October was the month of the people – I worked with so many different community groups, school kids, and my fellow TCV trainees at our annual meet up at TCV’s Skelton Grange. There seems to be a lot coming together for the end of the year, with new and exciting projects on the horizon. The 2018 Natural Talent traineeships were posted a few months ago and closing date has just passed. There will be a good crossover period between myself and the new Pond mud snail trainee so it is a chance for me to mentor someone through the initial stages, and share my experience so far!
H I G H L I G H T S
They did the mash…
So first up was a taster session for the idea which I have been creating as part of my TCV Project which needs to be completed in the final 6 months. The Southside Communities in Nature project would include areas across the South of Glasgow, connecting groups of young people with their local greenspaces and would work on a drama performance for a big final show in a special outdoor setting. This final event would include a showcase event of all grassroots, environmental, and charity organisations in the area. Importantly one of the main aims of the project is to include refugee families living in the area, in the hope of integrating the children from these families with the local groups I will be working with. Every week the rehearsals for the performance will be held in a different Glasgow park/ outdoor space and will include drama themed activities, plus wildlife based learning: including citizen science surveys, bug hunts, and identification of common species.
As part of this I ran a taster session on wildlife themed drama games for 3-5 year old with the Southside branch of Woodcraft Folk, an after school organisation for kids ages 3 – teenage. This went incredibly well, the group are very welcoming and enthusiastic, and we even got around to playing ‘Monster Mash’ as you can see below. This is a twist on the usual drawing game, folding A4 paper three times and passing among the groups (with adult help) to draw head, body and legs. The idea was to create a monster collectively and then add facts and build a storyline from the artistic skills which had been put down on paper.
From children to adults, my October took me to something I’d been working on for some time – hosting a TCV Training Course of my own based on the themes in the project. ‘Integrating Drama and Performance with Nature’ was a free pilot course in Stirling which was well-attended and I believe from the feedback, well received. Over the course of the day I held an indoor and outdoor practical session and tried to give a varied outlook on how to include both creative arts, and more science based wildlife and nature elements to run great activities and sessions with kids. The issue of confidence and loss of connection to wild places was something which I focused on as I believe that better access to both these areas will have a beneficial impact on young people.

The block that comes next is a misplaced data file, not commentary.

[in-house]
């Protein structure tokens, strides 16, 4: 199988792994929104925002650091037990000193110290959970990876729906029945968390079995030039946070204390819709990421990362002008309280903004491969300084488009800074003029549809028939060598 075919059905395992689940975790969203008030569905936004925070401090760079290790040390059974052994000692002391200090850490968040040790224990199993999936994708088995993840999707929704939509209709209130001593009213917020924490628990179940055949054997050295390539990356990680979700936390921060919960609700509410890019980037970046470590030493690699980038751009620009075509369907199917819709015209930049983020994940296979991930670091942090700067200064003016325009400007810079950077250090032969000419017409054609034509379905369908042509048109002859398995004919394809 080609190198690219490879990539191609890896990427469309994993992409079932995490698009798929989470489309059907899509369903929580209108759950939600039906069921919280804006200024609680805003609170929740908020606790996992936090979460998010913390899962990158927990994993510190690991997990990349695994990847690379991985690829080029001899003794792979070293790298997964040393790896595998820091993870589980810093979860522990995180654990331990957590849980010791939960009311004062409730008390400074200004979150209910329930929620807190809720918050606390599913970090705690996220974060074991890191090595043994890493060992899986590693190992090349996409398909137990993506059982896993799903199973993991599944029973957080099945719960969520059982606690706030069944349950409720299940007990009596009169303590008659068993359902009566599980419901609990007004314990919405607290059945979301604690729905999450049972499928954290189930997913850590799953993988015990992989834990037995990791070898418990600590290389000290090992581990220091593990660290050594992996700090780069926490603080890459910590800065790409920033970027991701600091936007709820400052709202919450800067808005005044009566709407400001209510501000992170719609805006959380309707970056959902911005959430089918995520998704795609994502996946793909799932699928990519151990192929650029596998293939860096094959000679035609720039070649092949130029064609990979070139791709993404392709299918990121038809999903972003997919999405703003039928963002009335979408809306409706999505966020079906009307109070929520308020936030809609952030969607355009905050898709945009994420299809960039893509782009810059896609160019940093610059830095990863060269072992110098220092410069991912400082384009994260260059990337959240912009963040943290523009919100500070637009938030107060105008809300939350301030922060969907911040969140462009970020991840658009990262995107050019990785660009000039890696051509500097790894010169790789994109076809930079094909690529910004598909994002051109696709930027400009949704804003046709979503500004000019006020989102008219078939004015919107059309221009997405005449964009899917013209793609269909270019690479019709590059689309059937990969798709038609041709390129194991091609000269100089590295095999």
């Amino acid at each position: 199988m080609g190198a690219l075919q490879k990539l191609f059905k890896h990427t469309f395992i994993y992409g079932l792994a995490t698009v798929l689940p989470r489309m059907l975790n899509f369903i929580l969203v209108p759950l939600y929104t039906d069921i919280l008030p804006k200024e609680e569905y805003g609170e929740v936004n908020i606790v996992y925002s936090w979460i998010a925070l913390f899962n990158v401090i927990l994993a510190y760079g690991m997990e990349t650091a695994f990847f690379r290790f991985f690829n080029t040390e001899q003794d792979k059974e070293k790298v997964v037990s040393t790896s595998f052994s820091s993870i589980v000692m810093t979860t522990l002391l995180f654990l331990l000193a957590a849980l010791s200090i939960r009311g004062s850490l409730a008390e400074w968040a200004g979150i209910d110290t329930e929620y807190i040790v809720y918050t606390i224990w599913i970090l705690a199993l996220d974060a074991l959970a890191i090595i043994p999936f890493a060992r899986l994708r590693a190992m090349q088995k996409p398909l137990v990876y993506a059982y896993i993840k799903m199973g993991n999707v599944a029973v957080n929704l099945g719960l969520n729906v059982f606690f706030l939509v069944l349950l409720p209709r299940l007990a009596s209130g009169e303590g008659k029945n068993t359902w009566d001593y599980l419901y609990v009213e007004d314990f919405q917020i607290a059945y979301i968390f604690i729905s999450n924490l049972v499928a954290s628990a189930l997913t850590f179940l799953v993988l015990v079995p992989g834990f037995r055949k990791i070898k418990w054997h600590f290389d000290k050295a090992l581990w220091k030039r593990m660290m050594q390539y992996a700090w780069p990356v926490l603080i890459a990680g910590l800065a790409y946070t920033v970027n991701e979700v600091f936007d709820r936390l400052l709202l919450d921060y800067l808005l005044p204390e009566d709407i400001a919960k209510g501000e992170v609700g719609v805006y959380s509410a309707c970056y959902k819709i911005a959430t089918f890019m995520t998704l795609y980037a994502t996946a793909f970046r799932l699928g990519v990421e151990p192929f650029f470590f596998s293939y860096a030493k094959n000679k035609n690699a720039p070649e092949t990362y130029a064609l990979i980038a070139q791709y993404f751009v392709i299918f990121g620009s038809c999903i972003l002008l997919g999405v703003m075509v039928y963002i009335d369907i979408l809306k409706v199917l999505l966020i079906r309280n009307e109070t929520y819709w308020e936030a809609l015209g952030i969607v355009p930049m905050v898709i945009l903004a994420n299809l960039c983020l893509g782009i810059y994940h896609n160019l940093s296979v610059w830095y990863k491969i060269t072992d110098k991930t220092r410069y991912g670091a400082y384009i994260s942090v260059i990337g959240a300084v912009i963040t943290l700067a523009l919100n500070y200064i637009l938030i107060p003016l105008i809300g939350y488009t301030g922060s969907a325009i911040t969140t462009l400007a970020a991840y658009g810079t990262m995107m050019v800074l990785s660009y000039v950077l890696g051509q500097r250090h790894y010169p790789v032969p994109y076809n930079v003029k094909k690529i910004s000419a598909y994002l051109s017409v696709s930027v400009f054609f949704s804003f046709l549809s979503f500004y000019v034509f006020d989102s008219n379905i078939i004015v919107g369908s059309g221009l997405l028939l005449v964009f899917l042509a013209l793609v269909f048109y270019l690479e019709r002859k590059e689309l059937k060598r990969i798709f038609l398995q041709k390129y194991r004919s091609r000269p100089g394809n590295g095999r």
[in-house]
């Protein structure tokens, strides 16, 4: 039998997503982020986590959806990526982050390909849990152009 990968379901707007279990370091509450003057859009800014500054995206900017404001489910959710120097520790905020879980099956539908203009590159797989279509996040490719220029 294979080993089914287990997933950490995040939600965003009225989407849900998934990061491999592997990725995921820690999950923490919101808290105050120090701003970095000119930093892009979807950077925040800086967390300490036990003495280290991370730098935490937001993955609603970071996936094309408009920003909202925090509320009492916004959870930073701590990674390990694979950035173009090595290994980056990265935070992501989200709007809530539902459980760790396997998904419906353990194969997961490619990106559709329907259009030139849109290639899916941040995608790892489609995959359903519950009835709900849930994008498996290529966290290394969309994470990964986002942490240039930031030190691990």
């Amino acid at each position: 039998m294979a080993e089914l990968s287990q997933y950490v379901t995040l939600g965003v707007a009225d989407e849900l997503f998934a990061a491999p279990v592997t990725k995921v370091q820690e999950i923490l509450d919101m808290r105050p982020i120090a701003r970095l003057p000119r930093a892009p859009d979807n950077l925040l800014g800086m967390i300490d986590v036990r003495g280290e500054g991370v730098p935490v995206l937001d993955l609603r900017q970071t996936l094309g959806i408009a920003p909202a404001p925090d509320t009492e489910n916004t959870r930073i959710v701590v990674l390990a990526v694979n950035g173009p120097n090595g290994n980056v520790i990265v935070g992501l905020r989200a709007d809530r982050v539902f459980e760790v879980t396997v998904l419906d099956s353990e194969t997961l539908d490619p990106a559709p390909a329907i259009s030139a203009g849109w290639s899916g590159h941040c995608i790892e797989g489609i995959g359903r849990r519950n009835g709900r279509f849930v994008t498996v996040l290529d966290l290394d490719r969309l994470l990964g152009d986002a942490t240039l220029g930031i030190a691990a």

Buglife in the community
I was able to get out and about in Glasgow, hosting a stall on behalf of Buglife Scotland and TCV at the Lambhill Stables family open day. The hub of the old stable building sits beside the canal and at the entrance to Possil Marsh Wildlife Reserve. I was based in their ‘Get into Nature’ space for the day alongside various other conservation and outdoor organisations such as Froglife and Butterfly Conservation. I took some pebble bug craft activities, mask-making and scavenger hunts, and was so happy to have a packed stall for the whole day., over 200 people passed through. This event is just one of many which I’m able to attend as part of the traineeship, focusing on getting out into the community and spreading the world about how people can get involved in volunteering or just bringing a little bit of nature (and some cool bug facts) to an audience who might not seek it out, or have access to otherwise.
It was nearly the end of a busy month (and nearly Halloween) but there was still lots to do in the form of the TCV trainees annual meet up in Leeds! We travelled down from Stirling to meet the three other trainees who are based in Liverpool, Shrewsbury and Cardiff to discuss plans for our end of year showcase, brush up on some essential skills, eat too many slices of pizza and share our wisdom of the past 6 months. What’s more, this was a camping only event, so it was out with the thermals and down sleeping bags for what turned out to be a cosy night despite a storm brewing outside. It was a good chance to reflect on the madness of the past 6 months, and get us all together in one room to plan for the TCV Natural Talent showcase in 2018 – watch this space for more details.
To round off, once back up in Scotland it was time to assist some Buglife colleagues in a plug planting and seed sowing event with primary school children from Falkirk and Camelon. These activities are part of the Falkirk and John Muir Pollinator Way, projects which Bugflife Scotland, alongside partner organisations, is implementing this year. The idea is to create a corridor of healthy habitat which will attract bees, wasps, beetles, butterflies and hoverflies come the season to pollinate their was across the rich landscape.
With the help of the children from Hallglen Primary and Carmuirs Primary we were preparing areas which will hopefully, come Spring, be blooming with colour and pollinator friendly wildflowers and plants.
Until next time…
Be sure to follow what I’m up to on Twitter, and check out TCV Natural Talent for an update on my fellow trainees.
Thanks to the Esmée Fairbairn Foundation for funding this brilliant programme. Find out more about them here.
Also to Buglife Scotland for hosting my placement. Keep up with all the amazing work they are doing and support the small things!